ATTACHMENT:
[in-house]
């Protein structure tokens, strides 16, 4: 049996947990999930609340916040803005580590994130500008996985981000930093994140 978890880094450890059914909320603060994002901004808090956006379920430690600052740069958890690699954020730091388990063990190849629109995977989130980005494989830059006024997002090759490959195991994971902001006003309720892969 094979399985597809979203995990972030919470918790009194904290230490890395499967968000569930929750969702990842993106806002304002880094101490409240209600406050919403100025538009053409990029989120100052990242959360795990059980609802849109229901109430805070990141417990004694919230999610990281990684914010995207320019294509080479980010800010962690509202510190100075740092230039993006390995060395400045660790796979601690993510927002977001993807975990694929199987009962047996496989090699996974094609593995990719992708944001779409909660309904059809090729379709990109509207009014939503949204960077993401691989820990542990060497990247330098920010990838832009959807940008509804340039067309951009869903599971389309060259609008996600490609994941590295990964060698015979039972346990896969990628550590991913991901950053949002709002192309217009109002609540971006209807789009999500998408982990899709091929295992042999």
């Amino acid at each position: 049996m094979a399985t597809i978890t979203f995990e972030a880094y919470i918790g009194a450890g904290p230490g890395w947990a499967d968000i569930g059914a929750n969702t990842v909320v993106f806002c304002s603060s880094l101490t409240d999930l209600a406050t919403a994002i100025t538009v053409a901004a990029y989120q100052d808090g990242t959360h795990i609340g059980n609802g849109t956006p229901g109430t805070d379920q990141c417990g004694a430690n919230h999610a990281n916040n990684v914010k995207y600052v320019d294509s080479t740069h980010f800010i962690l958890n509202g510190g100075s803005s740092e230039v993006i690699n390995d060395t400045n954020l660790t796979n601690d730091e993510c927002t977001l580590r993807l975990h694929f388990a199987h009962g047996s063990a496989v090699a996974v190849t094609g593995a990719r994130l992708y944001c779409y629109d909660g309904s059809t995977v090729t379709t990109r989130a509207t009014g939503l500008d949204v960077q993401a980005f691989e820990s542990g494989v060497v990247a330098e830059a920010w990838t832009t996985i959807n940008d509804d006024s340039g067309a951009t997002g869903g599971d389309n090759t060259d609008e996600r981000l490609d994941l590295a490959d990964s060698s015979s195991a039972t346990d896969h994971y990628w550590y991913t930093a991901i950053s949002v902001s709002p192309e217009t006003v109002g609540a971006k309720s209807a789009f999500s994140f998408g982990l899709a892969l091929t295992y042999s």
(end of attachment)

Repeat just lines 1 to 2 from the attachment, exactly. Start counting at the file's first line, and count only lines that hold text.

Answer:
[in-house]
């Protein structure tokens, strides 16, 4: 049996947990999930609340916040803005580590994130500008996985981000930093994140 978890880094450890059914909320603060994002901004808090956006379920430690600052740069958890690699954020730091388990063990190849629109995977989130980005494989830059006024997002090759490959195991994971902001006003309720892969 094979399985597809979203995990972030919470918790009194904290230490890395499967968000569930929750969702990842993106806002304002880094101490409240209600406050919403100025538009053409990029989120100052990242959360795990059980609802849109229901109430805070990141417990004694919230999610990281990684914010995207320019294509080479980010800010962690509202510190100075740092230039993006390995060395400045660790796979601690993510927002977001993807975990694929199987009962047996496989090699996974094609593995990719992708944001779409909660309904059809090729379709990109509207009014939503949204960077993401691989820990542990060497990247330098920010990838832009959807940008509804340039067309951009869903599971389309060259609008996600490609994941590295990964060698015979039972346990896969990628550590991913991901950053949002709002192309217009109002609540971006209807789009999500998408982990899709091929295992042999």